A breezy pre-summer Sunday in Parramatta Park was the perfect setting for the NSW leg of Harvest Festival, a relatively new Australian tour bringing with it an array of fine international heavyweights.
We entered the picturesque grassy knoll (yes, Parra can be quite pretty) to the grooves of The Family Stone. Sly may have left us for a higher place, but funk is well and truly alive, and it’s staring us right in the face.
The Great Lawn lived up to its name, providing hours of back-to-back musical and visual entertainment, from strolling robots and golden nymphs to the tightly-wound performances of The National and TV On The Radio. When Bright Eyes hit the stage, feverish attention shifted as the crowd stood (and sat) mesmerised by Connor Oberst’s unrelenting sincerity and natural apt for storytelling. When he launched into a heart-ripping, prolonged version of Landlocked Blues, more than a few eyes could be seen watering.
Tearing ourselves away from the wonders on stage, a brief exploration of the site revealed more than a few cute festival nuances … a Kate Bush mime in a circus tent; a troupe of brass musicians atop a caravan; digital graf artist and the (kicking myself that I missed it) wise words of musical philosopher Craig Schuftan. In the (not so) Secret Garden, ladies clad in flowy dresses lounged in giant birds’ nests whilst hip hop beats flowed from the ones and twos and stand-up comedians gave their all over in the corner as more than a few delighted in fresh vegan eats and cold ciders.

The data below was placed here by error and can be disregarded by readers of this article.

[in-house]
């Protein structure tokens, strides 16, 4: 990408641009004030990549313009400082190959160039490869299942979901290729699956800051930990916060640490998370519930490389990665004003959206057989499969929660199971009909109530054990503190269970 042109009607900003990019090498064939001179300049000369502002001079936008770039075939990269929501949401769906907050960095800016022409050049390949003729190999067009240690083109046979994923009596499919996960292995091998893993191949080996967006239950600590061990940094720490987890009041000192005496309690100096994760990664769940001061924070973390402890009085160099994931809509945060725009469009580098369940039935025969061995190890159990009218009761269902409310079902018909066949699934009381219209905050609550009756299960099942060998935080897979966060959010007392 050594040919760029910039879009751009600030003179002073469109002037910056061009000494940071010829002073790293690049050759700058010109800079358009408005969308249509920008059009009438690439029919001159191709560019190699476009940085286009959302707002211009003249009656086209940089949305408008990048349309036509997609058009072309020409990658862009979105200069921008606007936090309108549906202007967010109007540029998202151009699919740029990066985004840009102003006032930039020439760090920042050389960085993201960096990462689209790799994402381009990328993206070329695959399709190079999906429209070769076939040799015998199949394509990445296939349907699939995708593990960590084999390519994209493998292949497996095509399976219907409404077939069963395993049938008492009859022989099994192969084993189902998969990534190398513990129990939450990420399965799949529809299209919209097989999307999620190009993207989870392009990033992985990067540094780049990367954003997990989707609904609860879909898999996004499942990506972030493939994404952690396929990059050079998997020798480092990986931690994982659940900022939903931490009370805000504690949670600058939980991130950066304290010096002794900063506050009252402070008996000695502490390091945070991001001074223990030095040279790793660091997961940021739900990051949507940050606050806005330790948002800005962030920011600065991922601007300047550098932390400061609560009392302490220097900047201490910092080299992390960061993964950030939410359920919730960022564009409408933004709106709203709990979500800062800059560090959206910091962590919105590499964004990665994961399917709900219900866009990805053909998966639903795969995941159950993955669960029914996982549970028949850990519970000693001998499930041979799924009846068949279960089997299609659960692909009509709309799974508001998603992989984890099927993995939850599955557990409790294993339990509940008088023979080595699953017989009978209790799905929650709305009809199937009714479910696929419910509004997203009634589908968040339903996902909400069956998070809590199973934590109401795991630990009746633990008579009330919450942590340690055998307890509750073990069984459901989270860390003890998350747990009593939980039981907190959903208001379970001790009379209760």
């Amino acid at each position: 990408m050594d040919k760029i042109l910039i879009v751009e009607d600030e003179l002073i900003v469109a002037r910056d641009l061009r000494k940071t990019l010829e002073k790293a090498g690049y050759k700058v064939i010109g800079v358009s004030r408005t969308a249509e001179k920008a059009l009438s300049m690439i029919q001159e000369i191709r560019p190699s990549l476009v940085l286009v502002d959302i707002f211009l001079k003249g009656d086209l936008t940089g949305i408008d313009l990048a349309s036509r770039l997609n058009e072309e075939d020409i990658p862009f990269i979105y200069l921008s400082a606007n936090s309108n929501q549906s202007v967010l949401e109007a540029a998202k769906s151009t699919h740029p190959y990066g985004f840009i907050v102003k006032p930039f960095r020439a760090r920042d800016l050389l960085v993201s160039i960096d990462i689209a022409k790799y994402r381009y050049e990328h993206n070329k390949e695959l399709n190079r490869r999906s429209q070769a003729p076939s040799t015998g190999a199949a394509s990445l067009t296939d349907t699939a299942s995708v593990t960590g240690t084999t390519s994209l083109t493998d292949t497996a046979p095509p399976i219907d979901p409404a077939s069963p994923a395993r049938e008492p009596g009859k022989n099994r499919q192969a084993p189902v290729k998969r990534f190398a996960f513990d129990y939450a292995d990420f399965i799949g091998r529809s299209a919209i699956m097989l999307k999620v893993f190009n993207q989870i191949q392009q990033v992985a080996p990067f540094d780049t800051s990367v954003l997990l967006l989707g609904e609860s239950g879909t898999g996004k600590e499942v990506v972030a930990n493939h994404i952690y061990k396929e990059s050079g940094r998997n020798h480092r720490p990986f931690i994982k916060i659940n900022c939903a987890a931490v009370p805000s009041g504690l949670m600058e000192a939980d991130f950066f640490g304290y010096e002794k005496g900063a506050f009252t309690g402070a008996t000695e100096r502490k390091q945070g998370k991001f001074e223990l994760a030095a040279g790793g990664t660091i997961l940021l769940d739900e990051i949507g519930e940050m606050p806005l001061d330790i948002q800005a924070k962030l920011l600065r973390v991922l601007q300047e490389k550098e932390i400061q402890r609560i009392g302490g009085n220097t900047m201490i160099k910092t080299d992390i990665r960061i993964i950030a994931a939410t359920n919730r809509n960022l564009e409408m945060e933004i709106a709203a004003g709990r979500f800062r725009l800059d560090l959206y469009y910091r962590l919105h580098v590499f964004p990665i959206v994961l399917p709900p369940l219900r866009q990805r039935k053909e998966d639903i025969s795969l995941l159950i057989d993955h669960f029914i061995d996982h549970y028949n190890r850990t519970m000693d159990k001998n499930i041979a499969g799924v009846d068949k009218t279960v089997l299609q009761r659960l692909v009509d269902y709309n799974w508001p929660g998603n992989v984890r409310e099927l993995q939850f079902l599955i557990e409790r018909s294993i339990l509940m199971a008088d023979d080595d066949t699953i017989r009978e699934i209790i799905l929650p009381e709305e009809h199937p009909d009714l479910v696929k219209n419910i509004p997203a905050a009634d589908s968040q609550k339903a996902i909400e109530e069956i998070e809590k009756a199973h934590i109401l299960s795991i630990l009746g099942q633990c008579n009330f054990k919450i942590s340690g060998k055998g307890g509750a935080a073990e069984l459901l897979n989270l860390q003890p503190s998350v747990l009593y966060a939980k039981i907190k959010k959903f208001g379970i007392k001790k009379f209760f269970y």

Rejuvenated and ready for minds to be blown, dusty feet descended on the Windmill Stage (you’ll be glad to know there WAS an actual windmill, complete with blazing fire torches) for the mighty Flaming Lips. Anticipation mounted as time ticked by and roadies manically set the stage, but eventually our collective curiosity was quashed when the Flaming Lips burst onto the stage through the ultimate doorway to humanity … a vagina. A giant, neon, pulsating digital lady-bit. Keeping with tradition, Wayne Coyne crowd-surfed inside an inflatable ball before launching into a set full of psych-rock sing-alongs, iPhone solos and arrangements of epic proportions. Oh, and streamer cannons, did I mention there were streamer cannons? Cool shit.
Back over at The Lawn, the weary crowd was lulled into a veritable trance by Bristol-based legends of trip hop, Portishead. I swear you could hear a wheatsheaf drop in the silent moments of the set, as the crowd stood in awe before unassuming vocal powerhouse Beth Gibbons, back dropped by fittingly psychedelic video footage of herself. A nearly 2hr long set full of iconic jams was the perfect way to end a brilliant day as the respectful crowd, devoid of all basic festival fuckwits, waltzed away … leaving the park for the other girls to play.